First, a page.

That’s rather rubbing it in a bit…
As alluded to in the inexplicably resurrected podcast, I’m having some difficulties adjusting to Guild Wars 2, mostly because for some reason Arenanet thought it would be a massive hoot to take the main nemesis villain race from early-stage Guild Wars: Prophecies and make them playable, and on the same team as us beleaguered humans.
Back in the olden days, 250 years prior to the events of GW2, the Charr caused The Searing, an improbably catastrophic event involving massive crystal meteors called out of space in a directed orbital bombardment which caused a wonderfully picturesque lush medieval country to be quite literally bombed into the stone age, and after a two-year nuclear winter of sorts, the early events of Prophecies see we players escorting the surviving refugees away from dead ashen Ascalon to a new life in Kryta.
Not great neighbours then, and the harrowing implied behind-the-scenes treatment of waif-like franchise mascot Gwen in Eye of the North only cements the idea that Charr are really not The Good Guys.
It all leaves me with a massive problem buying into the current goings on in what passes for modern-day Ascalon, an eerily familiar landscape dominated by Charr ironwork and smokestacks. Tootling about the Plains of Ashford as a human Mesmer, tagging explore points and vistas, is a lot like sending a Hobbit to go map-making in a post-Scouring-Of-The-Shire Hobbiton. “I remember when all this wasn’t overrun by our mortal enemies!”, I think to myself, and then to add insult to injury, find myself murdering dozens of Ascalon “Separatists”, bold human freedom fighters, in a massively hypocritical attempt to impress various Charr ‘heart’ NPCs to complete each zone. If not that, then putting down dozens of Ascalon humans ghosts, which is nearly as bad.
The sensation of vengeful xenophobic time traveller only increases as I travel about Ascalon. Their city, The Black Citadel, is built on top of Rin, the doomed human capital from the Nolani Academy mission of GW1. During this mission, you have to blow a big magic horn to make it rain, which puts out rampaging Charr fires. In GW2, they’ve got the damned thing on display in the Citadel, all smashed up! Much of the Great Northern Wall still exists and many parts of Ascalon resemble their GW1 counterparts, places I’ve actually been. Many of the indigenous Veteran and Champion grade ghost bosses are the very same NPCs who taught me how to use basic class skills in Pre-Searing!
Admittedly, it is all done very well, leaving me a lot more affected that I ought to be. It’s just a computer game, I think to myself, but still feel twinges of genuine anger at the state of an imaginary world I held dear. Technically, I shouldn’t even be concerned about it all anyway. My GW1 main character (who either has an identical great-great-great-great-great-great-granddaughter, will live to be over 280 years old or is actually a Timelord – I haven’t decided yet) is Elonian anyway – created in the Nightfall campaign, which means according to their own personal canon, they never experienced the Searing personally, instead joining the Prophecies storyline after the refugees made it to Kryta and just before the whole Shining Blade/White Mantle storyline kicks off. I did have a Prophecies alt though and it does still get to me a bit!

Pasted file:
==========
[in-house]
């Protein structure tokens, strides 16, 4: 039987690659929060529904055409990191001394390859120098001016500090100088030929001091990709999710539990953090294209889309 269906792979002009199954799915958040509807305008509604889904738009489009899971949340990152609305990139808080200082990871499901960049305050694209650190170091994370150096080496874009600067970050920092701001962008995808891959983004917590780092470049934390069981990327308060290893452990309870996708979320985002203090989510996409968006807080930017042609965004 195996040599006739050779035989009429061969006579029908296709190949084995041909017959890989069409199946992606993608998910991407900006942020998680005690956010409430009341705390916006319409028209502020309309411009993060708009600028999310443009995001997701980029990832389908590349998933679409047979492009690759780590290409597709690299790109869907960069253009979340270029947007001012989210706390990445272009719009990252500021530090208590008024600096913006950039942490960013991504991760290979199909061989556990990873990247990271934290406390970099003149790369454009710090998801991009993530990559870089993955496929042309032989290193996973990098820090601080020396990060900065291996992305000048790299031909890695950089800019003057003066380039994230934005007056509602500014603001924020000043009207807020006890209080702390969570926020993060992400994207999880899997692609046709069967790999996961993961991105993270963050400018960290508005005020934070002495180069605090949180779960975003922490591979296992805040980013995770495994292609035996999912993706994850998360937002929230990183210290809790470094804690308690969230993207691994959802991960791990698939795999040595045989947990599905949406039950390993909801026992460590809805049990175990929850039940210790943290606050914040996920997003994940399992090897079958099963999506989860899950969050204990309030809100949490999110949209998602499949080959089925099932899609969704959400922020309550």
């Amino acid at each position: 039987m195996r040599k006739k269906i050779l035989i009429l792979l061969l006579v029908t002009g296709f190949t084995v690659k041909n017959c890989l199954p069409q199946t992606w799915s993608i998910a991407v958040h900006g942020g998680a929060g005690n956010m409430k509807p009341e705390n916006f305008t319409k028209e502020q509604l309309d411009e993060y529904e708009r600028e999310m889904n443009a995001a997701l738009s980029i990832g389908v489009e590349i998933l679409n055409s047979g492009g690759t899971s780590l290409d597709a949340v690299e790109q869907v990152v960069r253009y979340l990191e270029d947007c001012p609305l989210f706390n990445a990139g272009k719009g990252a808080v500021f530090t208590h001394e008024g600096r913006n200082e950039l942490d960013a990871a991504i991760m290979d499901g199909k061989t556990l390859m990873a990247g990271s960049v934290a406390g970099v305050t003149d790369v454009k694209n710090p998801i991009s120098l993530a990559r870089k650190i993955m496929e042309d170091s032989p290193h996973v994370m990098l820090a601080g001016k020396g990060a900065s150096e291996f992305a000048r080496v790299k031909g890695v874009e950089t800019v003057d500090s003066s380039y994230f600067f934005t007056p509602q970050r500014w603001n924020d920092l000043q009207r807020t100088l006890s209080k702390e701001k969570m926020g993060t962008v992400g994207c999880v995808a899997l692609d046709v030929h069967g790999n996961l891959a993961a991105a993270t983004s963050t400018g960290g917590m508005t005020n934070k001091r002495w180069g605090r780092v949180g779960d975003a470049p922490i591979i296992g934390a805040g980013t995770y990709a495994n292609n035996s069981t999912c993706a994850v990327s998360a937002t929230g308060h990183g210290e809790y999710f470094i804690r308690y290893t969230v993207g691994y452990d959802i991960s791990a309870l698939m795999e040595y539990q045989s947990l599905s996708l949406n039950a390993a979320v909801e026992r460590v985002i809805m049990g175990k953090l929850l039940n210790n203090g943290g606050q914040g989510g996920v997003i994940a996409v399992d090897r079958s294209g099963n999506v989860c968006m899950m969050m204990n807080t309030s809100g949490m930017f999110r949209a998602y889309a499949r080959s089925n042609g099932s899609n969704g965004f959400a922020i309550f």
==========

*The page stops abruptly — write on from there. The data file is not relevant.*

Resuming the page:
Arenanet have made a reasonable attempt to join the dots through the intervening 250 years and to balance the books of morality somewhat; with some later human-induced retaliatory cataclysm called ‘The Foefire’, along with a retrospective pre-history rework which now suggests that the humans stole Ascalon from the Charr in the first place, but I remain dubious. I wonder whether their strained attempt to meet the needs of gameplay (we need to add a playable Charr race…somehow!) by rewriting so much game lore has been a success or not. It feels a bit forced to me. A lot of it is detailed in the supplementary reading materials and I was so perplexed by it all that I went and bought Ghosts of Ascalon, just to answer the massive rhetorical ‘WTF?’ I have about it all. I guess that means it worked on a commercial level. (It’s not a big book – small pages, big writing – expect a reviewlet on the podcast soon!)
Petty complaints, I agree, and on the whole the sense of worldwide nostalgia is a big plus for me, making me a lot more interested and invested than if Guild Wars 2 had been set in an entirely new world. I should probably just stick to the Kryta, Maguuma and Shiverpeak zones for my blood pressure’s sake!
So my weird time-travelling genocide project continues, and I’m increasingly sympathetic to the plight of the often misunderstood Dalek race. I will EX-TER-MIN-ATE the Charr race one way or another, although I am hampered by the numerous instances of a strange bug where sometimes Charr seem to end up with green or teal names and become unattackable! I repeatedly log bug reports, but have yet to hear anything back on the matter. My frustrations do have something of an outlet though, as in typical MMO backstory fashion, even the Charr have their ‘evil civil war’ counterpart faction in the form of the Flame Legion, fire worshiping Charr of whom I am allowed to kill as many as I like! And if that’s not enough, there’s always WvWvW…
More on actual gameplay soon!